In a suspected prescription opioid overdose, the victim mustn’t be left unattended. Witnesses should contact 911 immediately, and wait with the individual until EMTs arrive. If possible, try to keep the person awake and talking. If they are unconscious, it’s vital to have them lay on their side, and not on their back. With opioid overdoses, vomiting can occur while a person is unconscious. If the person is placed on their back, they could choke on their vomit and die. 

Witnesses to a suspected prescription opioid overdose are protected in most states by Good Samaritan Laws. These laws keep those who report a drug overdose free from prosecution for drug-related crimes.

What are the treatment options for opioid overdose?

It is possible to reverse a prescription opioid overdose with Naloxone. Because the opioid epidemic has become so widespread, many EMTs, firefighters, and some police officers carry forms of Naloxone for overdose calls. When administered, Naloxone can completely reverse the effects of opioids if delivered promptly. First responders will also take an overdose victim to the hospital for further evaluation and intervention. Depending on the severity of the overdose, a patient may need to stay in the hospital for several days before attending an inpatient or outpatient rehab program.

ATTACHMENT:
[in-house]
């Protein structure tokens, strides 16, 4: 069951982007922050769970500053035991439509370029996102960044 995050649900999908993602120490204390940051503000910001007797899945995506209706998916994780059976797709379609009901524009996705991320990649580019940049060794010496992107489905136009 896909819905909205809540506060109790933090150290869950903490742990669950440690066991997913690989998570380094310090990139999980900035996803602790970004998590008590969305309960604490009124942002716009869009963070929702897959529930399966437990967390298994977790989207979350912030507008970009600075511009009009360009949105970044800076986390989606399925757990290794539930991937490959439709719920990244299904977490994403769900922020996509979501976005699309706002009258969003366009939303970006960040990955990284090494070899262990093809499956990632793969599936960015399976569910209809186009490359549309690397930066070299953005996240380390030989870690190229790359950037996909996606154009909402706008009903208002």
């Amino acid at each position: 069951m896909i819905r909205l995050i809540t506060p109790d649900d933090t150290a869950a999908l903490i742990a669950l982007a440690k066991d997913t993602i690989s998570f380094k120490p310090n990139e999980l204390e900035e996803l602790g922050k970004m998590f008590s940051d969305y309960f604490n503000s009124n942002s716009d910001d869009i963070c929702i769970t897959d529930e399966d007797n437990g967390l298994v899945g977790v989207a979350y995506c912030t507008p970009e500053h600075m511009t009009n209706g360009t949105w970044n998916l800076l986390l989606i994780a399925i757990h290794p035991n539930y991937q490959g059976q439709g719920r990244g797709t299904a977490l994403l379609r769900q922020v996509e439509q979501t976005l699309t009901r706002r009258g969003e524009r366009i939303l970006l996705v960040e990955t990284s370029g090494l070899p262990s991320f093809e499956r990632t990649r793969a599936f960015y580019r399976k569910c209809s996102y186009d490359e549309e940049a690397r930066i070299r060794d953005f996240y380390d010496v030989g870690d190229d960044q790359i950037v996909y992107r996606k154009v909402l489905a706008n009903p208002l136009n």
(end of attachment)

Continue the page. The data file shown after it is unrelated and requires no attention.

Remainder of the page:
When misused, prescription opioids are incredibly dangerous and addictive. If you or a loved one are struggling with opioid cravings and withdrawal symptoms, there is help available. Please contact Mission Harbor Behavioral Health today. Our dedicated and supportive counselors are standing by to answer your questions about opioid addiction treatment.

The facilities at Mission Harbor are staffed with trained experts to best assist patients with their mental health issues. We are capable of dealing with any and all cases with a licensed staff, equipment, and approved techniques. Our mission is to help those who want to help themselves, and we support your decision in seeking help.